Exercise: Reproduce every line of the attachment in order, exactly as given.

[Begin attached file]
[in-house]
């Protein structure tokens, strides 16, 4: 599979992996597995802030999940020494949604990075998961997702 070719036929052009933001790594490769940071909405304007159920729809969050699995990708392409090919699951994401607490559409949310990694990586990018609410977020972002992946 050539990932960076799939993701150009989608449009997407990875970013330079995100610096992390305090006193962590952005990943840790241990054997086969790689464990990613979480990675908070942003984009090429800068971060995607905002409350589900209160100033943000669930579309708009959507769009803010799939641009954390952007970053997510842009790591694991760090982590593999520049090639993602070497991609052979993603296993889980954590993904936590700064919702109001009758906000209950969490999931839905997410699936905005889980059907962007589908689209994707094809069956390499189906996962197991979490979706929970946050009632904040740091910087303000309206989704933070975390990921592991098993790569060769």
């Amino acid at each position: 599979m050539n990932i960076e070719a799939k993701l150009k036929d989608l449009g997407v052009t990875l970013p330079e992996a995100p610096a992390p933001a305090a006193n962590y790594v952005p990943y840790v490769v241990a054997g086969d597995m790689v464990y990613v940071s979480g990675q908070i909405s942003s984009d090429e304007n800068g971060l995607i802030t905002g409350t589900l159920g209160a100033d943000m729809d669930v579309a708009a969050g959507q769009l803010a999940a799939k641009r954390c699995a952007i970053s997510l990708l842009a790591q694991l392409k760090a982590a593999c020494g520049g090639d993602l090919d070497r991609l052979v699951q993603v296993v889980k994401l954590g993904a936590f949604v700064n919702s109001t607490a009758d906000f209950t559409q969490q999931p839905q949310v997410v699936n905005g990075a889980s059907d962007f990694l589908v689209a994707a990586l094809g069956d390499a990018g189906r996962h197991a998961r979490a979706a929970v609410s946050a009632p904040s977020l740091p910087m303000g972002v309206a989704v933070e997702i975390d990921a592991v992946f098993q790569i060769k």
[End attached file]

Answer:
[in-house]
């Protein structure tokens, strides 16, 4: 599979992996597995802030999940020494949604990075998961997702 070719036929052009933001790594490769940071909405304007159920729809969050699995990708392409090919699951994401607490559409949310990694990586990018609410977020972002992946 050539990932960076799939993701150009989608449009997407990875970013330079995100610096992390305090006193962590952005990943840790241990054997086969790689464990990613979480990675908070942003984009090429800068971060995607905002409350589900209160100033943000669930579309708009959507769009803010799939641009954390952007970053997510842009790591694991760090982590593999520049090639993602070497991609052979993603296993889980954590993904936590700064919702109001009758906000209950969490999931839905997410699936905005889980059907962007589908689209994707094809069956390499189906996962197991979490979706929970946050009632904040740091910087303000309206989704933070975390990921592991098993790569060769």
């Amino acid at each position: 599979m050539n990932i960076e070719a799939k993701l150009k036929d989608l449009g997407v052009t990875l970013p330079e992996a995100p610096a992390p933001a305090a006193n962590y790594v952005p990943y840790v490769v241990a054997g086969d597995m790689v464990y990613v940071s979480g990675q908070i909405s942003s984009d090429e304007n800068g971060l995607i802030t905002g409350t589900l159920g209160a100033d943000m729809d669930v579309a708009a969050g959507q769009l803010a999940a799939k641009r954390c699995a952007i970053s997510l990708l842009a790591q694991l392409k760090a982590a593999c020494g520049g090639d993602l090919d070497r991609l052979v699951q993603v296993v889980k994401l954590g993904a936590f949604v700064n919702s109001t607490a009758d906000f209950t559409q969490q999931p839905q949310v997410v699936n905005g990075a889980s059907d962007f990694l589908v689209a994707a990586l094809g069956d390499a990018g189906r996962h197991a998961r979490a979706a929970v609410s946050a009632p904040s977020l740091p910087m303000g972002v309206a989704v933070e997702i975390d990921a592991v992946f098993q790569i060769k």